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    Whaling in the 17th. century. (Fotherby 1613)


    Whaling station in the Arctic. (Fotherby 1613)


    Remains of a blubber cooker. Photo: Kristin Prestvold

    WHALING IN THE ARCTIC

    In the 15th century Europe begin to prosper and the countries grow strong. Gone are the internal strife, wars, crises, plagues and epidemics. The population increase and begin to migrate to the towns from the countryside. In the 16th century Europe casts its glance towards other lands and continents, over trading possibilities and new items to sell. 200 years later Europe is a world power. Europe’s political and economic growth forms the backdrop for whaling in Svalbard.

    THE FIRST ‘OIL ADVENTURE’
    It all began with Spain and Portugal as the leading seafaring nations in Europe. They found the sea route to The East and they reached The Americas. They had a monopoly on trade with these enormous and rich landmasses. In northwest Europe new seafaring nations were growing, such as England, France and The Netherlands. They wanted to get in on Spain and Portugal’s monopoly. The young seafaring nations competed for trade and markets. A northern sea route to the Orient would, perhaps, get them on track. A systematic exploration of the northern seas was set in motion.

    Svalbard was discovered by the Dutchman Barentsz in 1596. In the years afterwards there were reports of large numbers of whales, seals and walrus in the waters around the archipelago. At the same time the demand for whale and seal products increased in Europe. Europe needed oil. The seafaring nations had their eyes on the rich resources in the north and began to learn the art of whaling. The year 1612 marked the beginning of systematic whaling in Svalbard. Sailors from many nations came to the archipelago to investigate and harvest the natural resources. The dream of finding a sea passage to the Orient was still there but it was no longer the primary objective. Now it was Svalbard and whaling that counted.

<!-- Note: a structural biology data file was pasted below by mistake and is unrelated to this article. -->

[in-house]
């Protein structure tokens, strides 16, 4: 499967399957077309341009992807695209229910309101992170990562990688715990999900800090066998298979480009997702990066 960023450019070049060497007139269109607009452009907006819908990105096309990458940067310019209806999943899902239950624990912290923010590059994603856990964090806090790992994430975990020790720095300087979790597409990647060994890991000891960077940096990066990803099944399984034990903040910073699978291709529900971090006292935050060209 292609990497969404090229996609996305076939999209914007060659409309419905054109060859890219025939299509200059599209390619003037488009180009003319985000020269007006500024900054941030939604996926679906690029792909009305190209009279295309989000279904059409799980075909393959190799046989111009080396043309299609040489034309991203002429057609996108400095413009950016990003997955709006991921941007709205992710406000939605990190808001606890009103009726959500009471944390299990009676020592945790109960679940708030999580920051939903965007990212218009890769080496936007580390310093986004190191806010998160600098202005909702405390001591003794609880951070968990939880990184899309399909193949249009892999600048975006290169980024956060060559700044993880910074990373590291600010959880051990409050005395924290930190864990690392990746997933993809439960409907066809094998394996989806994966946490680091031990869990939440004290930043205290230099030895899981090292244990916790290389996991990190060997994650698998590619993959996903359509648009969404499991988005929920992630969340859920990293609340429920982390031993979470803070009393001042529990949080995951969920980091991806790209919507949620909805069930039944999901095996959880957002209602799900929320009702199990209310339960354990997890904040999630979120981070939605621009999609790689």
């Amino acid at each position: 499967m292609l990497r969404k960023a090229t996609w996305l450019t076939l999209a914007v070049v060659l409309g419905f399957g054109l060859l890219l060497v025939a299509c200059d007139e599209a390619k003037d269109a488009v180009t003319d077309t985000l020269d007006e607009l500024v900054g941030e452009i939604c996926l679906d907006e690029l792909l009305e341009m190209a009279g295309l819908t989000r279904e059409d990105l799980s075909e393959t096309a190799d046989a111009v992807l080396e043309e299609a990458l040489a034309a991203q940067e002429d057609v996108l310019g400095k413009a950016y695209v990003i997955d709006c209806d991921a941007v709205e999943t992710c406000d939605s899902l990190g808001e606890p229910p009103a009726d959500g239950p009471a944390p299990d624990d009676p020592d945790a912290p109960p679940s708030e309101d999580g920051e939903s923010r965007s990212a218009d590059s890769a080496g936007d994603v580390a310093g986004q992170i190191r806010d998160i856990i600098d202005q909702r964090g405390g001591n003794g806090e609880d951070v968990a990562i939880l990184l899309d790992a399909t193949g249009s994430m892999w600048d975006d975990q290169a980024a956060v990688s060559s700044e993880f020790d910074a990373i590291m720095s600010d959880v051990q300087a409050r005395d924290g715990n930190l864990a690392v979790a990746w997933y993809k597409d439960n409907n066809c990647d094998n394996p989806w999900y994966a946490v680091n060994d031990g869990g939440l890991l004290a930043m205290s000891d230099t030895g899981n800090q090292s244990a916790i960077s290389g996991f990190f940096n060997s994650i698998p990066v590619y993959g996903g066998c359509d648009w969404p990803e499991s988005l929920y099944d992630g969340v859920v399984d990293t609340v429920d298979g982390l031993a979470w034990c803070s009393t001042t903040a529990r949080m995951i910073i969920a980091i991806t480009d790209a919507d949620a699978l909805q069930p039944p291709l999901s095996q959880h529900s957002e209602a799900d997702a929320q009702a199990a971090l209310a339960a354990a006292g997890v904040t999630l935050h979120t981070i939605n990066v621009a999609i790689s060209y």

LAND-BASED OIL EXTRACTION
    The whaling adventure in Svalbard is a tale of courageous and adventuresome men and their dreams of wealth. The everyday life was a life in blubber and oil with the hunting of whales, the flaying of whales and the boiling of blubber into oil. In Europe the oil was used in soap and for lighting, but also in the preparation of textiles and leather. The baleen was used in the corsets and sunshades.

    Whaling in Svalbard up to the middle of the 17th century took place near the coast and inside the fjords during the summer. The hunting was based around whaling stations on land where the whale blubber was boiled into oil in large copper boilers.

    In the beginning the land stations had a temporary feel with simple makeshift blubber cookers on the beach. The work took place in the open-air and the accommodation was in tents. Gradually several of the stations acquired a more permanent look with solid houses and workshops and brick-built try-works that could be re-used year after year.

    The ships that sailed north each year had between 4 and 6 small shallops that were used in the hunt actual. Each of these boats were crewed by 6 men. In the front of the boat sat the harpooner. Aft sat the mate and between these two 4 oarsmen operated. When the whale was sighted it was imperative to row up as close as possible. It was important to achieve a direct hit with the harpoon. Long lines were attached to the harpoon. These ran out at great speed as the whale dived under the surface after it was first hit. Martens (1671), describes this as a trip where ‘the whale swims like a wind with the boat such that it whistles in the ears’. It was vital that the line was able to run free. If the line were to shag the small boat could easily be dragged under. If the boat was not aligned to the direction of the whale’s flight it could easily be capsize. The chances for surviving in the ice-cold water were slight.